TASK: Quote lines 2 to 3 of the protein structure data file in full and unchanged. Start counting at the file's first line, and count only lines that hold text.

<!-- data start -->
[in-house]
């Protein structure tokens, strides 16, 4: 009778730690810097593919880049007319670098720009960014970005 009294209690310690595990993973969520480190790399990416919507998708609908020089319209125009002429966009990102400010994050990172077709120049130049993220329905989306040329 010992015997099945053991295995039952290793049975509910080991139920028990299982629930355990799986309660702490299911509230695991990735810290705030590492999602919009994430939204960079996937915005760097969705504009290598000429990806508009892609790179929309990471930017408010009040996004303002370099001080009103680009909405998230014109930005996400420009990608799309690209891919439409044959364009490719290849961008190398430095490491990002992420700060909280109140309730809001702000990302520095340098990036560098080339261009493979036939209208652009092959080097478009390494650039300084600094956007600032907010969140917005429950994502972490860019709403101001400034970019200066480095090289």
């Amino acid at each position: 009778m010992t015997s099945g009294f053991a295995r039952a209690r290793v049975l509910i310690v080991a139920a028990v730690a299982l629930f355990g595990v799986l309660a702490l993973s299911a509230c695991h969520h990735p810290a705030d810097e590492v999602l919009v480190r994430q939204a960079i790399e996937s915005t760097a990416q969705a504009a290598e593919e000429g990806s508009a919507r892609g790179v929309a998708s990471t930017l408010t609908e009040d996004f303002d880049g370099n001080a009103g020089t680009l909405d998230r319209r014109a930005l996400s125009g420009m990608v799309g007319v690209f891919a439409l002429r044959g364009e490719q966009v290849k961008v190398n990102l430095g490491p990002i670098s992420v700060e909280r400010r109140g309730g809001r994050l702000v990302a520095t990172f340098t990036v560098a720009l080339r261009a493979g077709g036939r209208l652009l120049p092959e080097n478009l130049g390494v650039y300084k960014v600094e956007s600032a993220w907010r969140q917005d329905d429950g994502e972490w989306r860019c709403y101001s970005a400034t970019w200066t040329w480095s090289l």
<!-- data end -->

């Protein structure tokens, strides 16, 4: 009778730690810097593919880049007319670098720009960014970005 009294209690310690595990993973969520480190790399990416919507998708609908020089319209125009002429966009990102400010994050990172077709120049130049993220329905989306040329 010992015997099945053991295995039952290793049975509910080991139920028990299982629930355990799986309660702490299911509230695991990735810290705030590492999602919009994430939204960079996937915005760097969705504009290598000429990806508009892609790179929309990471930017408010009040996004303002370099001080009103680009909405998230014109930005996400420009990608799309690209891919439409044959364009490719290849961008190398430095490491990002992420700060909280109140309730809001702000990302520095340098990036560098080339261009493979036939209208652009092959080097478009390494650039300084600094956007600032907010969140917005429950994502972490860019709403101001400034970019200066480095090289």
């Amino acid at each position: 009778m010992t015997s099945g009294f053991a295995r039952a209690r290793v049975l509910i310690v080991a139920a028990v730690a299982l629930f355990g595990v799986l309660a702490l993973s299911a509230c695991h969520h990735p810290a705030d810097e590492v999602l919009v480190r994430q939204a960079i790399e996937s915005t760097a990416q969705a504009a290598e593919e000429g990806s508009a919507r892609g790179v929309a998708s990471t930017l408010t609908e009040d996004f303002d880049g370099n001080a009103g020089t680009l909405d998230r319209r014109a930005l996400s125009g420009m990608v799309g007319v690209f891919a439409l002429r044959g364009e490719q966009v290849k961008v190398n990102l430095g490491p990002i670098s992420v700060e909280r400010r109140g309730g809001r994050l702000v990302a520095t990172f340098t990036v560098a720009l080339r261009a493979g077709g036939r209208l652009l120049p092959e080097n478009l130049g390494v650039y300084k960014v600094e956007s600032a993220w907010r969140q917005d329905d429950g994502e972490w989306r860019c709403y101001s970005a400034t970019w200066t040329w480095s090289l």